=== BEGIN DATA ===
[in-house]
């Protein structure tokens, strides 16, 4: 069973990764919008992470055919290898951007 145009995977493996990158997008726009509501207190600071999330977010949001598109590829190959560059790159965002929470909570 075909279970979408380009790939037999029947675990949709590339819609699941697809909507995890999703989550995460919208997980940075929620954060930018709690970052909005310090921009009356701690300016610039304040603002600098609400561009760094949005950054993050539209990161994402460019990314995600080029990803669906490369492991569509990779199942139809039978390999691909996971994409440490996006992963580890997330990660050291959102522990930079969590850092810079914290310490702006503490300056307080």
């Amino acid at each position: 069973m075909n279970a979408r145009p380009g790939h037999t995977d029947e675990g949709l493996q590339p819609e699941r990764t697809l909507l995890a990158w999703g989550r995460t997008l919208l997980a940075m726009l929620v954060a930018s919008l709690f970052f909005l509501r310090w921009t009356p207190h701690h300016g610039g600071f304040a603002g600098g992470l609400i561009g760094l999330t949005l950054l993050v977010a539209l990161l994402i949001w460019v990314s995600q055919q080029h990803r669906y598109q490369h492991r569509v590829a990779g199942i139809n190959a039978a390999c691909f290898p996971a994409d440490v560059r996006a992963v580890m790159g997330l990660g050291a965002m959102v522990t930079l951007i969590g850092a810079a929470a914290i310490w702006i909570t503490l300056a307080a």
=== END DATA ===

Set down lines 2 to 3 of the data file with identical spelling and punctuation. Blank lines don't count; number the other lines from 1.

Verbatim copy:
């Protein structure tokens, strides 16, 4: 069973990764919008992470055919290898951007 145009995977493996990158997008726009509501207190600071999330977010949001598109590829190959560059790159965002929470909570 075909279970979408380009790939037999029947675990949709590339819609699941697809909507995890999703989550995460919208997980940075929620954060930018709690970052909005310090921009009356701690300016610039304040603002600098609400561009760094949005950054993050539209990161994402460019990314995600080029990803669906490369492991569509990779199942139809039978390999691909996971994409440490996006992963580890997330990660050291959102522990930079969590850092810079914290310490702006503490300056307080």
């Amino acid at each position: 069973m075909n279970a979408r145009p380009g790939h037999t995977d029947e675990g949709l493996q590339p819609e699941r990764t697809l909507l995890a990158w999703g989550r995460t997008l919208l997980a940075m726009l929620v954060a930018s919008l709690f970052f909005l509501r310090w921009t009356p207190h701690h300016g610039g600071f304040a603002g600098g992470l609400i561009g760094l999330t949005l950054l993050v977010a539209l990161l994402i949001w460019v990314s995600q055919q080029h990803r669906y598109q490369h492991r569509v590829a990779g199942i139809n190959a039978a390999c691909f290898p996971a994409d440490v560059r996006a992963v580890m790159g997330l990660g050291a965002m959102v522990t930079l951007i969590g850092a810079a929470a914290i310490w702006i909570t503490l300056a307080a």